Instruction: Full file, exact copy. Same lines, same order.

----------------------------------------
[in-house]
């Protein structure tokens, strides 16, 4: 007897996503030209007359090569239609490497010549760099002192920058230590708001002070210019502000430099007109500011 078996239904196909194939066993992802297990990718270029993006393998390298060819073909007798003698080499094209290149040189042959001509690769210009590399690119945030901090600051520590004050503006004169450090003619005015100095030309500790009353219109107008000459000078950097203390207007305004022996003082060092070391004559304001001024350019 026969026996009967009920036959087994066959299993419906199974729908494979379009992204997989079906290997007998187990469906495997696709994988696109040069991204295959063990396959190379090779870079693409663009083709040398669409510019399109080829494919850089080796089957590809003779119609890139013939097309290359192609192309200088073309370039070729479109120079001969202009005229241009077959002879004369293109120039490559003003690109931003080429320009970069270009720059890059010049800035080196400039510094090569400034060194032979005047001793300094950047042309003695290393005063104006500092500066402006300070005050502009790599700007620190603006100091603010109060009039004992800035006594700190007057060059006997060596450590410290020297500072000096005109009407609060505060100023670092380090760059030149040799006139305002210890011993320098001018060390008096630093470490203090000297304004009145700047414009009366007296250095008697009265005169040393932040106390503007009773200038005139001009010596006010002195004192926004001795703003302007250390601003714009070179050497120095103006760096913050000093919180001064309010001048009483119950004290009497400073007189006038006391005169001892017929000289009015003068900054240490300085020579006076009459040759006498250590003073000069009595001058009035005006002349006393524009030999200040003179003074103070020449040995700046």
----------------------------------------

[in-house]
């Protein structure tokens, strides 16, 4: 007897996503030209007359090569239609490497010549760099002192920058230590708001002070210019502000430099007109500011 078996239904196909194939066993992802297990990718270029993006393998390298060819073909007798003698080499094209290149040189042959001509690769210009590399690119945030901090600051520590004050503006004169450090003619005015100095030309500790009353219109107008000459000078950097203390207007305004022996003082060092070391004559304001001024350019 026969026996009967009920036959087994066959299993419906199974729908494979379009992204997989079906290997007998187990469906495997696709994988696109040069991204295959063990396959190379090779870079693409663009083709040398669409510019399109080829494919850089080796089957590809003779119609890139013939097309290359192609192309200088073309370039070729479109120079001969202009005229241009077959002879004369293109120039490559003003690109931003080429320009970069270009720059890059010049800035080196400039510094090569400034060194032979005047001793300094950047042309003695290393005063104006500092500066402006300070005050502009790599700007620190603006100091603010109060009039004992800035006594700190007057060059006997060596450590410290020297500072000096005109009407609060505060100023670092380090760059030149040799006139305002210890011993320098001018060390008096630093470490203090000297304004009145700047414009009366007296250095008697009265005169040393932040106390503007009773200038005139001009010596006010002195004192926004001795703003302007250390601003714009070179050497120095103006760096913050000093919180001064309010001048009483119950004290009497400073007189006038006391005169001892017929000289009015003068900054240490300085020579006076009459040759006498250590003073000069009595001058009035005006002349006393524009030999200040003179003074103070020449040995700046």